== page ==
This article focuses significantly on how team culture within an organization is a pivotal factor that contributes to a team being able to successfully complete a project. A focus is made on the role of the project manager to not only introduce a team to a project, but hone the group's culture in terms of knowledge, communication, and teamwork in order to maximize the team's effectiveness, which is a method that can be utilized in any working environment.
Heeroma, D., Melissen, F., Stierand, M. 2012. "The problem of addressing culture in workplace strategies. Facilities, 30(7-8): pp. 269-277. Web. etrieved from:
LexisNexis Database. [Accessed on 21 May
Tatum, M. 2012. "What is corporate culture." Wise Geek. Web. Retrieved from:
http://www.wisegeek.com/what-is-corporate-culture.htm . [Accessed on 21 May
A second change that has occurred and will continue to transform is that, regardless of the motivation, many employers have begun to experiment with flextime, telecommuting, and voluntary reduced-load work arrangements to give employees more discretion and personal flexibility in how they integrate work demands with other life roles such as family, community, and leisure. This increase in flexible work arrangements has further blurred the boundaries between work and home for many employees. Effectively switching and managing multiple work and non-work roles has never been more complex. Findings from individual, family, and organizational perspectives are mixed in terms of the success and social acceptance of alternative work arrangements (Kossek & Lambert, 2005, p. 6)
Though the criminal justice system is known for what they do and have been around for centuries, it is important to note that every organization has a plan, a vision, and successful mixed with failures. This…
Kossek, E.E. & Lambert, S.J. (Eds.). (2005). Work and Life Integration: Organizational, Cultural, and Individual Perspectives. Mahwah, NJ: Lawrence Erlbaum Associates.
Miner, J.B. (2002). Organizational Behavior: Foundations, Theories, and Analyses. New York: Oxford University Press.
Sims, R.R. (1994). Ethics and Organizational Decision Making: A Call for Renewal. Westport, CT: Quorum Books.
Sims, R.R. (2002). Managing Organizational Behavior. Westport, CT: Quorum Books.
At the intersection between the executive and upper managerial levels, effective communication is equally important to implement executive decisions, as it is at the middle management and operational levels where most executive decisions with respect to strategic visions of organizational redesign must be executed to accomplish organizational goals (Maxwell, 2007).
My Contribution to Organizational edesign
I have worked hard to improve my knowledge base and other aspects of technical skill in my intended profession, and I also make a specific effort to manage details efficiently in every aspect of my life, both personally and professionally. However, in terms of my contribution to organizational redesign, my communications skills would be most valuable. I have been practicing my active listening skills as well as my ability to communicate in different business settings in the manner most conducive to the accurate transmission of ideas to others. In my experience, my communications skills have…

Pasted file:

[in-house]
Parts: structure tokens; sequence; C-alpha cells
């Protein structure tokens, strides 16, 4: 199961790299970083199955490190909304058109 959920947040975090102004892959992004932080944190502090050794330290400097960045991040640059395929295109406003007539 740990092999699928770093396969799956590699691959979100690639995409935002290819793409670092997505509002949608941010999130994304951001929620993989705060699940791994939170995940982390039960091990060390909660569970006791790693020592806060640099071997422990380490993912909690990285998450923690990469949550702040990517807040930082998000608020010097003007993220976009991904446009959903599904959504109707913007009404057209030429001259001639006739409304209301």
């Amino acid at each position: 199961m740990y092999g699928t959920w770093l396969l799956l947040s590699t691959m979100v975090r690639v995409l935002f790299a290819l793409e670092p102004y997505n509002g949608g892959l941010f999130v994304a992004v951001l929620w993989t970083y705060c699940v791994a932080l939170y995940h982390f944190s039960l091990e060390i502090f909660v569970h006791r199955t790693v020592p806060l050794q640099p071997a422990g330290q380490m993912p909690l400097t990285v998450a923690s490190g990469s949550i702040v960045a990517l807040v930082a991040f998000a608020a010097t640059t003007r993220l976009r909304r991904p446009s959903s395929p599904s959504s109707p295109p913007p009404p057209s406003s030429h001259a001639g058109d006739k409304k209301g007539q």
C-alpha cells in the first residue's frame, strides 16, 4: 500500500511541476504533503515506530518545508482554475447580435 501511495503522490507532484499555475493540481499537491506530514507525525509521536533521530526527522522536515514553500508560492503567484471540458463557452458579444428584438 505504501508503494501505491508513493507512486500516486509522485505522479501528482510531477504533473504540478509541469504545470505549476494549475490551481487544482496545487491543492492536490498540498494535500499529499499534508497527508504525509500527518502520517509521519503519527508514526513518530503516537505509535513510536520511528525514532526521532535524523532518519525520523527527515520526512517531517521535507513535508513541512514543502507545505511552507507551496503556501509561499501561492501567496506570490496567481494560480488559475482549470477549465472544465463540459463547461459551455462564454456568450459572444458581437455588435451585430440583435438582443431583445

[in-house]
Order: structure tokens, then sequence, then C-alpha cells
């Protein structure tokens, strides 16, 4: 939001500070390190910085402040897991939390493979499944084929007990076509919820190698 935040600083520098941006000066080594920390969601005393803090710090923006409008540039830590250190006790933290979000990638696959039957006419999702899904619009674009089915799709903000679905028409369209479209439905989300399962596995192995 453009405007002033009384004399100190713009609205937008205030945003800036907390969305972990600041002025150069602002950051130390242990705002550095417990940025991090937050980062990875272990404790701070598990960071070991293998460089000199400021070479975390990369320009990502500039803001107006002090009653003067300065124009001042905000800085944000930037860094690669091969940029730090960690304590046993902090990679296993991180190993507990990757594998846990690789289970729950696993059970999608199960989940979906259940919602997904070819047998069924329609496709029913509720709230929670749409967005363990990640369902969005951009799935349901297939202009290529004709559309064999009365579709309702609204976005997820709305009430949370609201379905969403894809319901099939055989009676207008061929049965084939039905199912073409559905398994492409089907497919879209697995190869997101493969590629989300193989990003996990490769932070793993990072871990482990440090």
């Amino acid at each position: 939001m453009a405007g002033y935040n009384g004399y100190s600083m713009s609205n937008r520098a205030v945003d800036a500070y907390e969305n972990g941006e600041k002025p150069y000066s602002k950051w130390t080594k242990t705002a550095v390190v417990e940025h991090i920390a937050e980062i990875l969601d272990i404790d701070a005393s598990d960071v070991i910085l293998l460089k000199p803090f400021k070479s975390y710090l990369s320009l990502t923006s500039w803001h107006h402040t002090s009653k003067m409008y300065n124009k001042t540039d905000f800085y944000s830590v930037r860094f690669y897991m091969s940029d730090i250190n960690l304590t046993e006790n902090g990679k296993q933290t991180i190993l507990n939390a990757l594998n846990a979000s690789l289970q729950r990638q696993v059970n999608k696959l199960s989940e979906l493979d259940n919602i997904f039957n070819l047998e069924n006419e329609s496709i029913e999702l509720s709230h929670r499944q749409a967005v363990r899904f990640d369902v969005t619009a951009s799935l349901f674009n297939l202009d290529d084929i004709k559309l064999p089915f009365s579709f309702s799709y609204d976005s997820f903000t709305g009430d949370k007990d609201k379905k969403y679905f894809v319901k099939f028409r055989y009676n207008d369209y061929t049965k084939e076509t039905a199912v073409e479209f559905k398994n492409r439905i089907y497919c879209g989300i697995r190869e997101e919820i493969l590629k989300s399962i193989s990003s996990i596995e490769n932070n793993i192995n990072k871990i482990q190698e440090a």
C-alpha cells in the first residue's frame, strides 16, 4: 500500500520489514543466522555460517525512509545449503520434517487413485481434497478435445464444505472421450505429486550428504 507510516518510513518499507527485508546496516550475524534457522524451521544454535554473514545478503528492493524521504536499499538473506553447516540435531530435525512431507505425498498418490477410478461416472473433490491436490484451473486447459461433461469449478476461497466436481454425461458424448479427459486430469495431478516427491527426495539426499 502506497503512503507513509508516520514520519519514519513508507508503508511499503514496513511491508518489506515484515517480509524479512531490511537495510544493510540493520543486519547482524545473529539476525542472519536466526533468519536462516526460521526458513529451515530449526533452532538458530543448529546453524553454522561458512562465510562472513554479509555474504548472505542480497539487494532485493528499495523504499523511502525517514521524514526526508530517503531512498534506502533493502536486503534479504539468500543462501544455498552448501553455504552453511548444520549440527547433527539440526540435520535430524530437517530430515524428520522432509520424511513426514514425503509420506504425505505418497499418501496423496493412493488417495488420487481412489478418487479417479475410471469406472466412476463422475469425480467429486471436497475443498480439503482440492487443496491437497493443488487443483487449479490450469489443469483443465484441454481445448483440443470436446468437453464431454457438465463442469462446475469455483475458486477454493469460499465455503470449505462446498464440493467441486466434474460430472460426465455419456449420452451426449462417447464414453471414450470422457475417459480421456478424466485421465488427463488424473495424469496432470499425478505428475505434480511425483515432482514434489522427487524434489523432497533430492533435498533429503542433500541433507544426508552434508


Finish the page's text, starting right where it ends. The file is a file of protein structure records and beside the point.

George, J.M. And Jones G.R. (2008). Understanding and Managing Organizational
Behavior. Upper Saddle River, NJ: Prentice Hall.
Locker, K.O. (2006). Business and Administrative Communication. Boston: McGraw-
The strategy allowed better communications between the hotels and their culturally diverse customers.
Communication is the key to any success, but even more so to a business triumph. The process is understood as the mechanism by which people exchange information. This is pivotal within any economic entity in order to transmit the most adequate data at the required time. Additionally, it is compulsory that the information transmitted be accurate and reliable and as such able to support the decision making process.
d. Business Ethics
As mentioned in the introductory part, the role of business ethics has significantly grown throughout the past decades. The concept is generically defined as the set of norms and regulations which help the individual make the right decision in a context of raised morality issues. Business ethics refers to all types of relationships and actions undergone by the company and it is obvious at…
Clark, D., 2008, Organizational Behavior, http://www.nwlink.com/~donclark/leader/leadob.html last accessed on June 22, 2009
McNamara, C., 2008, Organizational Culture, Management Help, http://managementhelp.org/org_thry/culture/culture.htm last accessed on June 22, 2009
2007, Organizational Culture Guidelines, Organizational Culture 101, http://www.organizationalculture101.com/sample-organizational-culture.html last accessed on June 22, 2009
2009, What Is Business Ethics? University of Illinois at Chicago, http://jobfunctions.bnet.com/abstract.aspx?docid=81249 last accessed on June 22, 2009